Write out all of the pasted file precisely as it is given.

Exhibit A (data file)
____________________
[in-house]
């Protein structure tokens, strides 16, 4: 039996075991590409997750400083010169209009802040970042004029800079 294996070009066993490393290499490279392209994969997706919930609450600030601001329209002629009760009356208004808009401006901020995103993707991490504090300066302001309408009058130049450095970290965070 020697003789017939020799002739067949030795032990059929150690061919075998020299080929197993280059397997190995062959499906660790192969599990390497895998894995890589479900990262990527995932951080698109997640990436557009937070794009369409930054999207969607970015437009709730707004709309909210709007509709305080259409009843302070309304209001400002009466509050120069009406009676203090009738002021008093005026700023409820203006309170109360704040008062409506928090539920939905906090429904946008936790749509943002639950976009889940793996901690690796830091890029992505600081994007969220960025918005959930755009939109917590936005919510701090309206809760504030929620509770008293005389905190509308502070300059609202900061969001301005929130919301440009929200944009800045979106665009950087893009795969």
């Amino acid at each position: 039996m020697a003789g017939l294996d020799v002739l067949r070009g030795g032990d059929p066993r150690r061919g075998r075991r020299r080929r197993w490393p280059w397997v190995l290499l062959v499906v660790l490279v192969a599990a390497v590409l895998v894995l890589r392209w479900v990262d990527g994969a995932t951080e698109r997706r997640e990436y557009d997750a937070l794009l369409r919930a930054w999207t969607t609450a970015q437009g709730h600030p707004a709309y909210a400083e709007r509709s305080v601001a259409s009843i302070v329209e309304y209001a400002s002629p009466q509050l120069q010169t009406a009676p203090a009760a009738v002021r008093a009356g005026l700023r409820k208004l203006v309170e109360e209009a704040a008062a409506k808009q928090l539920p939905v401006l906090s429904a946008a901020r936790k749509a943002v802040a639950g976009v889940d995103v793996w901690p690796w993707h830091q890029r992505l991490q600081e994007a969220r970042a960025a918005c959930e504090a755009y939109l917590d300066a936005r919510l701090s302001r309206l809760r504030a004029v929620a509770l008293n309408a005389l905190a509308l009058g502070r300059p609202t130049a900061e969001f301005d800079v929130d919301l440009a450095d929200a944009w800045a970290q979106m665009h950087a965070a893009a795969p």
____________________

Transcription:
[in-house]
């Protein structure tokens, strides 16, 4: 039996075991590409997750400083010169209009802040970042004029800079 294996070009066993490393290499490279392209994969997706919930609450600030601001329209002629009760009356208004808009401006901020995103993707991490504090300066302001309408009058130049450095970290965070 020697003789017939020799002739067949030795032990059929150690061919075998020299080929197993280059397997190995062959499906660790192969599990390497895998894995890589479900990262990527995932951080698109997640990436557009937070794009369409930054999207969607970015437009709730707004709309909210709007509709305080259409009843302070309304209001400002009466509050120069009406009676203090009738002021008093005026700023409820203006309170109360704040008062409506928090539920939905906090429904946008936790749509943002639950976009889940793996901690690796830091890029992505600081994007969220960025918005959930755009939109917590936005919510701090309206809760504030929620509770008293005389905190509308502070300059609202900061969001301005929130919301440009929200944009800045979106665009950087893009795969």
């Amino acid at each position: 039996m020697a003789g017939l294996d020799v002739l067949r070009g030795g032990d059929p066993r150690r061919g075998r075991r020299r080929r197993w490393p280059w397997v190995l290499l062959v499906v660790l490279v192969a599990a390497v590409l895998v894995l890589r392209w479900v990262d990527g994969a995932t951080e698109r997706r997640e990436y557009d997750a937070l794009l369409r919930a930054w999207t969607t609450a970015q437009g709730h600030p707004a709309y909210a400083e709007r509709s305080v601001a259409s009843i302070v329209e309304y209001a400002s002629p009466q509050l120069q010169t009406a009676p203090a009760a009738v002021r008093a009356g005026l700023r409820k208004l203006v309170e109360e209009a704040a008062a409506k808009q928090l539920p939905v401006l906090s429904a946008a901020r936790k749509a943002v802040a639950g976009v889940d995103v793996w901690p690796w993707h830091q890029r992505l991490q600081e994007a969220r970042a960025a918005c959930e504090a755009y939109l917590d300066a936005r919510l701090s302001r309206l809760r504030a004029v929620a509770l008293n309408a005389l905190a509308l009058g502070r300059p609202t130049a900061e969001f301005d800079v929130d919301l440009a450095d929200a944009w800045a970290q979106m665009h950087a965070a893009a795969p």